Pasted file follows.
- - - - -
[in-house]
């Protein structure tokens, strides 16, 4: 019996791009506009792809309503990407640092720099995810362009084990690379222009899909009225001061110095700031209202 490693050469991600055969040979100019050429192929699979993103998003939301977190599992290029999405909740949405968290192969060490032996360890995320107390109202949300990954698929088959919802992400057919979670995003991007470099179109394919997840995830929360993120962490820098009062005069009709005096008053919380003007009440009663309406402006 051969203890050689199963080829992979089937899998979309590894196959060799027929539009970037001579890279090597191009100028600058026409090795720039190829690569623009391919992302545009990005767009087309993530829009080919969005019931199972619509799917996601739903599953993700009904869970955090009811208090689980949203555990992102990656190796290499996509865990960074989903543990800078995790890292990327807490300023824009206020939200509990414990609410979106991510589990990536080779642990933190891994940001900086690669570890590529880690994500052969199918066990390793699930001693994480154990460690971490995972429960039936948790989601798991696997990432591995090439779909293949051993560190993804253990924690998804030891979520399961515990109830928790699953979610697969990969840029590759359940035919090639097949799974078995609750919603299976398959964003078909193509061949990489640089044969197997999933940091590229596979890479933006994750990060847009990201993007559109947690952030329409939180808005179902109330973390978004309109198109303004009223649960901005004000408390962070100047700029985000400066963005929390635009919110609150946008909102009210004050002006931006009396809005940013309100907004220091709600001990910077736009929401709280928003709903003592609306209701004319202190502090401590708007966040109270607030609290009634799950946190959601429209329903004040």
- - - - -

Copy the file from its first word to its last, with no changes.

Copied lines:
[in-house]
């Protein structure tokens, strides 16, 4: 019996791009506009792809309503990407640092720099995810362009084990690379222009899909009225001061110095700031209202 490693050469991600055969040979100019050429192929699979993103998003939301977190599992290029999405909740949405968290192969060490032996360890995320107390109202949300990954698929088959919802992400057919979670995003991007470099179109394919997840995830929360993120962490820098009062005069009709005096008053919380003007009440009663309406402006 051969203890050689199963080829992979089937899998979309590894196959060799027929539009970037001579890279090597191009100028600058026409090795720039190829690569623009391919992302545009990005767009087309993530829009080919969005019931199972619509799917996601739903599953993700009904869970955090009811208090689980949203555990992102990656190796290499996509865990960074989903543990800078995790890292990327807490300023824009206020939200509990414990609410979106991510589990990536080779642990933190891994940001900086690669570890590529880690994500052969199918066990390793699930001693994480154990460690971490995972429960039936948790989601798991696997990432591995090439779909293949051993560190993804253990924690998804030891979520399961515990109830928790699953979610697969990969840029590759359940035919090639097949799974078995609750919603299976398959964003078909193509061949990489640089044969197997999933940091590229596979890479933006994750990060847009990201993007559109947690952030329409939180808005179902109330973390978004309109198109303004009223649960901005004000408390962070100047700029985000400066963005929390635009919110609150946008909102009210004050002006931006009396809005940013309100907004220091709600001990910077736009929401709280928003709903003592609306209701004319202190502090401590708007966040109270607030609290009634799950946190959601429209329903004040």